Turns out, there may be some scientific backing to this decades-old idea…

According to a 2011 study published in the Journal of Neuroscience, salt can help lower cortisol levels and balance blood sugar levels, which is what you want at night for restful sleep. Natural sugars can help by elevating insulin slightly, which helps lower cortisol (this is one of the reasons my doctor suggests consuming carbohydrates at night and not in the morning if you are trying to balance hormones).

Carbohydrates of any kind may also help tryptophan cross the blood-brain barrier and improve melatonin production.

My kids call this “honey salt” and ask for it some nights. The idea is that the combination of sweet and salty in a small amount can help promote restful sleep. From our small-scale trial of this (7 people), there does seem to be an effect.

What to Do: Combine a tiny amount (1/2 teaspoon) of a natural sugar (honey, maple syrup, coconut sugar, etc.) with a sprinkle of natural salt and consume 15-20 minutes before bed. Alternately, stir the mixture into a cup of chamomile tea and add a teaspoon of gelatin powder (optional).

Turbo-charged Version: Use this hemp honey for an extra dose of relaxation!

3. Deep Breathing in a 4-7-8 Pattern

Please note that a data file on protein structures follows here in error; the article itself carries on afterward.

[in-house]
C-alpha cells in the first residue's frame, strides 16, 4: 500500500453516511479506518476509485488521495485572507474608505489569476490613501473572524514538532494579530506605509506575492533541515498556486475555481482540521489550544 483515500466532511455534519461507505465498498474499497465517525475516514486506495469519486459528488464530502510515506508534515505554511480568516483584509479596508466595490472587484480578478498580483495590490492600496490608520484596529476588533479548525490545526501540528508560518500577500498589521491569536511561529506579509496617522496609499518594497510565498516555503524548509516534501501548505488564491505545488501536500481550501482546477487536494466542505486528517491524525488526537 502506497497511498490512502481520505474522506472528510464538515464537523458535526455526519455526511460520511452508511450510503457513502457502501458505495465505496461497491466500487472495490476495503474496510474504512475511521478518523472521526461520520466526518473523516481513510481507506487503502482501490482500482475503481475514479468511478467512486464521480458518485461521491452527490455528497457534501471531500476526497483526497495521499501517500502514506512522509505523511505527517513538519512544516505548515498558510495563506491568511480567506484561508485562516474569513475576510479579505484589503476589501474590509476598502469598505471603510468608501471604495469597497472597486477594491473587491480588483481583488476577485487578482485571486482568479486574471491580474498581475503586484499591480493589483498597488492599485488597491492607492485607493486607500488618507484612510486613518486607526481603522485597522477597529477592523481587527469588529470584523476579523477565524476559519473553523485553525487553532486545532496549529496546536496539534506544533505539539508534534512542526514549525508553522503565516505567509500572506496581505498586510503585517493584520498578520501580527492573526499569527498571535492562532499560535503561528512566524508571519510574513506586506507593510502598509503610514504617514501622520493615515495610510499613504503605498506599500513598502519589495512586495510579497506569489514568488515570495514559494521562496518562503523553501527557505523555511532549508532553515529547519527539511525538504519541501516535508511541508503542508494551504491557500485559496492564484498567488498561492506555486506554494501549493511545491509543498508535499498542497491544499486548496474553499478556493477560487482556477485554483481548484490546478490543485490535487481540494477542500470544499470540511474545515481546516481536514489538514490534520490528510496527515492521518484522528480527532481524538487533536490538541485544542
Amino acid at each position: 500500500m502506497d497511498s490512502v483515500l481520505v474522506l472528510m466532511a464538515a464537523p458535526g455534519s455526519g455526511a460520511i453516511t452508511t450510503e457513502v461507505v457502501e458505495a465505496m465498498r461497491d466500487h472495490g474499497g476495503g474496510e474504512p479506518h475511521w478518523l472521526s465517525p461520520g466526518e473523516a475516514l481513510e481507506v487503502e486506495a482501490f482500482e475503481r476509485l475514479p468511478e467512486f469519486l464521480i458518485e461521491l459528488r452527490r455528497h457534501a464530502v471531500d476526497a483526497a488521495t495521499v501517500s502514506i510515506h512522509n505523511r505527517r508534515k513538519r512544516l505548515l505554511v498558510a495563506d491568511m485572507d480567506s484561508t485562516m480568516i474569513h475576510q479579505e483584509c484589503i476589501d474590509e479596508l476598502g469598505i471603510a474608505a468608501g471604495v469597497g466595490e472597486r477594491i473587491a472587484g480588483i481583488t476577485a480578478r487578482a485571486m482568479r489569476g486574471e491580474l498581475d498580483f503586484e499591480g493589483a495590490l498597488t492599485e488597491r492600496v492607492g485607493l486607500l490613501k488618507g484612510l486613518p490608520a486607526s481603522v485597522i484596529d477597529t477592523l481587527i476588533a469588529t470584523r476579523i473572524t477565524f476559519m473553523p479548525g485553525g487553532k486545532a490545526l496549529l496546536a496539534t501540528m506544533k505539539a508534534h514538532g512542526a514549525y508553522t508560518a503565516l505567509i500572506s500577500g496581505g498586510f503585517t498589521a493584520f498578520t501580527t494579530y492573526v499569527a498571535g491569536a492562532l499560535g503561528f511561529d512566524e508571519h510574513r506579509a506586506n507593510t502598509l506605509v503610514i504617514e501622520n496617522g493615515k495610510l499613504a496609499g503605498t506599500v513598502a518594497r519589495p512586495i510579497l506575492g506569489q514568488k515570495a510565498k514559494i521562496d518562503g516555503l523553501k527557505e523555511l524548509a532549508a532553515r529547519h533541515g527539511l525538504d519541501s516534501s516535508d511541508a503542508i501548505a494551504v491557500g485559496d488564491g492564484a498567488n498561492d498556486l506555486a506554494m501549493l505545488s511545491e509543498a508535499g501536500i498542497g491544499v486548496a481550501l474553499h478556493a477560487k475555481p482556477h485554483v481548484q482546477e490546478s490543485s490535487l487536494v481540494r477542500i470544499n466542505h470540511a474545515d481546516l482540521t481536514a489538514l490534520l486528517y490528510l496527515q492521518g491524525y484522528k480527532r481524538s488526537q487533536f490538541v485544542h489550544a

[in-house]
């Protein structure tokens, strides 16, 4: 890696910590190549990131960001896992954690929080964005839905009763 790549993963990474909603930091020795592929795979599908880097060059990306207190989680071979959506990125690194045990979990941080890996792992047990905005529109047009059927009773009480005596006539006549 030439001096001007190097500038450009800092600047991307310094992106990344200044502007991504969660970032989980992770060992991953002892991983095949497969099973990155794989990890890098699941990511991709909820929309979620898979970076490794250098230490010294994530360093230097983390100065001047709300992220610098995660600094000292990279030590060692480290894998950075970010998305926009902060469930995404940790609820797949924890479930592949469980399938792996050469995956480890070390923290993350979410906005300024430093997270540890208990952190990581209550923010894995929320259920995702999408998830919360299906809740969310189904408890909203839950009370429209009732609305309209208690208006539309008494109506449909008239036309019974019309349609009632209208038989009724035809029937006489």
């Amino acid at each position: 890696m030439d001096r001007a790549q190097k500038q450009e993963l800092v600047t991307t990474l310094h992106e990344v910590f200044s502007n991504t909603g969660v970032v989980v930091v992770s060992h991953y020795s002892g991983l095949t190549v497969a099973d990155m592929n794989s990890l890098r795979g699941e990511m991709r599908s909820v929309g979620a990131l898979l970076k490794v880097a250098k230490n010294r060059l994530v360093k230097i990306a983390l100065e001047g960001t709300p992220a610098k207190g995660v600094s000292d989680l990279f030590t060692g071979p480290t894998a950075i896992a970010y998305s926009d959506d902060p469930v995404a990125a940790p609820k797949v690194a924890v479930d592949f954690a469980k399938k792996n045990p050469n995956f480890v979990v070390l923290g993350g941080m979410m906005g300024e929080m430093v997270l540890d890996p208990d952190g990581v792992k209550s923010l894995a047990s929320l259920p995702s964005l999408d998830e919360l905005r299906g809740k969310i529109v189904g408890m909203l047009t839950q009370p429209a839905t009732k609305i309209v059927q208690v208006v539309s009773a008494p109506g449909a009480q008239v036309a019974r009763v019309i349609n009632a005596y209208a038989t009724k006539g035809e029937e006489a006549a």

My massage therapist recommended this natural sleep remedy. She said that she learned it from Dr. Weil. It basically involves a slow and patterned breathing that helps oxygenate the blood and promote relaxation.

When I researched this type of breathing, I found that many religions use some variation of it for meditation or prayer. Recent information suggests that it may help the body shift from sympathetic nervous activity (fight or flight) to parasympathetic (relaxation).

Either way, it is a quick and simple technique that seems to really help promote restful sleep and that doesn’t cost a thing.

What to Do:

  1. Sitting in a relaxed position or lying down, breathe in through the nose as you count to four.
  2. Hold your breath as you count to seven.
  3. Slowly exhale through your mouth as you count to eight.
  4. Repeat 3-4 times or until you feel relaxed.

4. Cherry Juice

This unusual remedy comes highly recommended in online reviews but has some scientific backing as well. Studies show that it may help with insomnia, improve melatonin levels, and reduce inflammation to promote restful sleep. It may even help improve how long we sleep.

According to this article:

Researchers from Louisiana State University had seven older adults with insomnia drink eight ounces of Montmorency tart cherry juice twice a day for two weeks, followed by two weeks of no juice, and then two more weeks of drinking a placebo beverage. Compared to the placebo, drinking the cherry juice resulted in an average of 84 more minutes of sleep time each night.

What to do: I drink a tablespoon of tart cherry juice at night to help with sleep quality, especially on days with intense workouts since it also seems to help with muscle recovery and stiffness. Cherry juice can even be added to chamomile tea or other relaxing herbal teas (with the honey salt remedy above) to help improve the taste. I definitely recommend organic cherry juice if you can find it since it is concentrated and cherries are typically on the Dirty Dozen list.